Foreign Minister Péter Szijjártó expressed Hungary’s firm support for the EU’s Eastern Partnership programme, including Moldova, in talks with senior Moldovan officials in Chisinau.
In the Moldovan capital, Szijjártó met Moldova’s Foreign and EU Affairs Minister Tudor Ulianovschi, President Igor Dodon and Deputy Prime Minister Iurie Leanca. Speaking to Hungarian wire service MTI, the Fidesz politician said that “We consider Britain’s exit [from the EU] … a sad development,” adding that
the EU could only get stronger if it “literally looks beyond its borders”
and establishes strategic and effective political and economic cooperation with countries aspiring to join the EU. He claimed that strengthening the Eastern Partnership programme is in Hungary’s interest; as Moldova is in the forefront of the programme, it is also in Hungary’s interest that Moldova should get as tangible European integration perspectives as possible, he added.
“This is also a security interest because the more allies the EU has in the east, the stronger it becomes. All of which is also in our economic interest”, Szijjártó added. Hungary increased exports to Moldova by 8% to over 100 million euros last year, he said. Richter holds a 10% share in Moldova’s pharma industry, and during Szijjártó’s visit, an agreement was signed on the use of Hungarian solutions in Moldova’s agriculture and water management. He also said that students from Moldova have been granted thirty scholarships in Hungarian universities. As Moldova has fulfilled all requirements, the EU should transfer the next tranche of its macro-financial assistance to enable it to continue its economic reforms, Szijjártó said.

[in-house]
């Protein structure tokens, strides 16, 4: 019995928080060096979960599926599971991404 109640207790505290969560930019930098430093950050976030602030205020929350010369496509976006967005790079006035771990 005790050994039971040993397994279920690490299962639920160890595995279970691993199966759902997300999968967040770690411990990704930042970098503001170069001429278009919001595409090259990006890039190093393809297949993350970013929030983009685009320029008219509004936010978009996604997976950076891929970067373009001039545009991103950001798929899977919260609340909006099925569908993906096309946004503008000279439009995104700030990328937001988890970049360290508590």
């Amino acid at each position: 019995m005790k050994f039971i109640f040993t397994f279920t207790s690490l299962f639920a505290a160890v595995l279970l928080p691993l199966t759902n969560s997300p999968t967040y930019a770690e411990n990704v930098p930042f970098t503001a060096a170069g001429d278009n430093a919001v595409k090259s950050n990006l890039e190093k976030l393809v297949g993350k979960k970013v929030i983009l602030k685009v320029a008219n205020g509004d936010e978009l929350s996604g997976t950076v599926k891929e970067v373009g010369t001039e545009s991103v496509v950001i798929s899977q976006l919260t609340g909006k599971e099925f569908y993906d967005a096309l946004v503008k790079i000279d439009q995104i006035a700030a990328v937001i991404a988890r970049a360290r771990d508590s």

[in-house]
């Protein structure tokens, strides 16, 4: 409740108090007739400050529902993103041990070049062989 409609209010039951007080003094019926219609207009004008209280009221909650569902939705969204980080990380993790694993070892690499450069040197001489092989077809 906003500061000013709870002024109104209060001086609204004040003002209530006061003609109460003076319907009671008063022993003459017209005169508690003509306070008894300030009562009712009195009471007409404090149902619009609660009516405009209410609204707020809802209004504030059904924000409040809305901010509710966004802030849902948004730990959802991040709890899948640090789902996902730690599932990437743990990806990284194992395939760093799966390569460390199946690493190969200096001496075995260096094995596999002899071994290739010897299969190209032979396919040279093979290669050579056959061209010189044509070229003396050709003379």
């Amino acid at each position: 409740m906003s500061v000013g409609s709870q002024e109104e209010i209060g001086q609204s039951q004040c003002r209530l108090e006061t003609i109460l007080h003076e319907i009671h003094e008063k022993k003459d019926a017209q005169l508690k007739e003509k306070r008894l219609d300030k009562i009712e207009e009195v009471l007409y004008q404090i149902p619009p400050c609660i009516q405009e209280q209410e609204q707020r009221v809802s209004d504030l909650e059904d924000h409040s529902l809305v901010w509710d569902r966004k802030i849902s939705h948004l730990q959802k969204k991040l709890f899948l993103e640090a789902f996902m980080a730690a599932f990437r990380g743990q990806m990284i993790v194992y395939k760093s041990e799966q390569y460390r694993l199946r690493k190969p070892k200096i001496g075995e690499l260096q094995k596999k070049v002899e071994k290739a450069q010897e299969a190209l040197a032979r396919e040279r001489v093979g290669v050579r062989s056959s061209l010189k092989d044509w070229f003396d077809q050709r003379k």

The European Union’s Eastern Partnership (EaP) programme is a joint initiative involving the EU, its Member States and six Eastern European Partners: Ukraine, Belarus, Moldova, Armenia, Georgia, and Azerbaijan. It aims at building a common area of shared democracy, prosperity, stability and increased cooperation. The project was initiated by Poland and Sweden, and its first meeting took place in 2009 in Brussels.
These countries play an important role as they share a border with Russia, which thus often views the initiative with distrust. Hungary as well as the Visegrád countries (a grouping which includes Czech Rep., Hungary, Poland and Slovakia) which are on the Eastern border of the EU regard the initiative with special interest. However, the progress of Ukraine’s integration, which is one of the main focuses of the programme, is on hold at the moment; in response to the country’s controversial education law, Hungary has threatened to block the Ukraine’s EU integration unless the legislation is withdrawn.
image via KKM